Intel's siloed business units unify around IoT and connectivity

Intel second-in-command Venkata Renduchintala has set his goals: Use IoT to connect devices and the company's business units

Intel has many disparate business units doing their own thing. The challenging task of tethering them is a top priority for Intel's second-in-command, Venkata Renduchintala.

Renduchintala, known as Murthy, was appointed last November to run Intel's PC, client, and internet of things businesses. He's made his presence felt: Within six months of his appointment, Intel cut struggling products like mobile CPUs and sharpened its focus on growth areas of IoT, servers, and connectivity.

One common thread in all the areas of growth is connectivity, with modems and wireless products now as important to Intel as its CPUs. Intel needed a serious kick in its modem development efforts, which is why CEO Brian Krzanich poached Renduchintala from Qualcomm, a bitter Intel rival, where he was in charge of connectivity offerings. 

Wireless technology will be ubiquitous in new devices, vehicles, industrial equipment, and PCs. Information from those sources will be fed to data centers, which will gather telemetry and churn out insights. Intel is making progress with its modems; Apple reportedly will use Intel's modems in upcoming iPhones.

Connectivity and the IoT business will bind the company together, said Renduchintala, whose official title is president of the Client and Internet of Things (IoT) Businesses and Systems Architecture Group at Intel.

"We're creating the type of all-for-one, one-for-all mentality that I think is really important inside Intel to transition from a bunch of really healthy siloed businesses and towards an entity," Renduchintala said.

There were signs of various Intel units sending a unified message at last month's Intel Developer Forum, especially around 5G. Company representatives talked about how more data generated by smart devices, robots, drones, and PCs could drive sales of servers and networking equipment. Intel's Data Center Group, which deals in servers, otherwise has had little to do with the PC group.

Connectivity will get engines churning on all ends of the business, Renduchintala said. "The IoT business for us is an entire microcosm of the entire business coming together," he added.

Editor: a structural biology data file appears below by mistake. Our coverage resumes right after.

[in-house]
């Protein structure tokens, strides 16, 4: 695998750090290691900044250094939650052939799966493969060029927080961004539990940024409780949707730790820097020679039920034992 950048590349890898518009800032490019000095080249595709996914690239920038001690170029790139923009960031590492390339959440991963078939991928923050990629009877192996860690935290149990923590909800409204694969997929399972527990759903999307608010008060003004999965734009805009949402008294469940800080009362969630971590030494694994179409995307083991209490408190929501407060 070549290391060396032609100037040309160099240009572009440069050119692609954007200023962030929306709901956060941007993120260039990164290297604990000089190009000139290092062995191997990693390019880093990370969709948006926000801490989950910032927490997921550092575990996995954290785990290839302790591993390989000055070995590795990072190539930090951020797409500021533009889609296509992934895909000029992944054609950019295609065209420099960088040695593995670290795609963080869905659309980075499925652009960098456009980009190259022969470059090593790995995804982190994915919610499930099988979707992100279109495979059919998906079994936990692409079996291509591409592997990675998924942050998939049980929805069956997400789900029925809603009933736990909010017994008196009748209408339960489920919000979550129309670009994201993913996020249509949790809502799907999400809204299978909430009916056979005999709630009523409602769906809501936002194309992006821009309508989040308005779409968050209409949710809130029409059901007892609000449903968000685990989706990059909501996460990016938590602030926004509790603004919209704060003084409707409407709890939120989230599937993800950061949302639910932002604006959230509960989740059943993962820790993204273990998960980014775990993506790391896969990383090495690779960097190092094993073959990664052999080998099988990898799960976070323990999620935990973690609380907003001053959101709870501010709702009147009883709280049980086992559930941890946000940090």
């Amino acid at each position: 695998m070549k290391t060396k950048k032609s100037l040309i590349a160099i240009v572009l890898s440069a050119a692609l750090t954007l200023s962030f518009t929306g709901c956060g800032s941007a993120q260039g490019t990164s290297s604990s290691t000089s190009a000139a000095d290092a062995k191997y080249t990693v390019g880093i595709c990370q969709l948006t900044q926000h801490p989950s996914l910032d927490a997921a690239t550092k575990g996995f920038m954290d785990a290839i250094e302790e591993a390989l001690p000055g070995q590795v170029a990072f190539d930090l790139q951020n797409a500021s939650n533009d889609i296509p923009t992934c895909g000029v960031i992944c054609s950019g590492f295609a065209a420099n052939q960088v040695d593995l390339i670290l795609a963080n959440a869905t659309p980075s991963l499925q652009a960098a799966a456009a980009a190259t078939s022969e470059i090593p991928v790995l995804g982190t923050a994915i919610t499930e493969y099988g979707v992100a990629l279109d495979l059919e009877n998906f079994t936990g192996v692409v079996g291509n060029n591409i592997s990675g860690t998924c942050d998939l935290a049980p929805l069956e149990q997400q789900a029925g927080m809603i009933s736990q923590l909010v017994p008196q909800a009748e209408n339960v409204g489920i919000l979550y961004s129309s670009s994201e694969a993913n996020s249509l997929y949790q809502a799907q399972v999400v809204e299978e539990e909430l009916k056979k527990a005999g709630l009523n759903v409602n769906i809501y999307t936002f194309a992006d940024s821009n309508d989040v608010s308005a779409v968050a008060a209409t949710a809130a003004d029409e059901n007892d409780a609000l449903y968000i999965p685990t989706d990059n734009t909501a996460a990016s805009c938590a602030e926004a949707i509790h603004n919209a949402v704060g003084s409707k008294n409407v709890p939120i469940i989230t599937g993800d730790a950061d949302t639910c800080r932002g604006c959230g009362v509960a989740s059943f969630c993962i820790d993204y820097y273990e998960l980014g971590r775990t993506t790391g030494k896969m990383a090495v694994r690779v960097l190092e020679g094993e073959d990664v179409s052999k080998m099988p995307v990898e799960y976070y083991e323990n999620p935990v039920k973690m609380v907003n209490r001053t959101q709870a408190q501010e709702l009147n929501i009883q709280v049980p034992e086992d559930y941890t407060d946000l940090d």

Intel's IoT strategy is centered around industrial, retail, and transportation markets. IoT will also help drive Intel's emerging machine-learning strategy, for which the company is building a new server chip code-named Knights Mill.

"All of them have an end-to-end dimension where we are providing a client environment, the networking infrastructure, and the data analytics platform," Renduchintala said.

There will be billions of connected endpoints, and that number will only grow over time, which creates more opportunities for Intel, he said. Dell Technologies CEO Michael Dell this week estimated there will be 230 billion connected endpoints by 2030.

One big effort is around autonomous cars, where Intel could use its machine learning, field-programmable gate arrays (FPGAs), and other assets. The company is working with BMW and Mobileye to build a self-driving car by 2021.

As client devices generate more information, data centers will need the backplane systems and infrastructure to handle the growing data traffic. Wireless networks will need to transform to be able to deal with the explosion in data rates.

For that, Intel is focusing heavily on 5G, which will blur the lines between types of wireless networks. There will be a bigger demand for faster uplink and downlink speeds from all kinds of devices like drones, robots, smart home devices and connected devices in factories, for example, Renduchintala said.

"We're going to see essentially a much greater pervasiveness of client devices populating the markets," he said. "If you think about autonomous vehicles or delivering health services over a mobile network, you need to be able to make life-or-death decisions based on that."

5G is still under development and expected to go live by 2020. Intel has a robust lineup of modems and wireless products it is building for 5G, Renduchintala said.

IoT will be more pervasive with 5G, giving companies the ability for sensor devices to communicate at longer ranges. Today, most sensors devices can communicate within a limited range of Wi-Fi, ZigBee, or Bluetooth.

Because Intel has a history of promoting insiders to new positions, some critics questioned if Renduchintala would succeed in his new position, but he's put Intel back on track quickly. As an outsider, Murthy wasn't influenced by attachments to specific initiatives. He cut projects, redirected resources to growing areas, and made decisions in a transparent manner after debate and discussion.

Some Intel decisions weren't popular and ultimately, projects were cut, and people were laid off. But some tough decisions were needed to maintain profitability, growth, and relevance.

"As long as you can walk people through your thinking, you can take what was very controversial and make it very logical," Renduchintala said.

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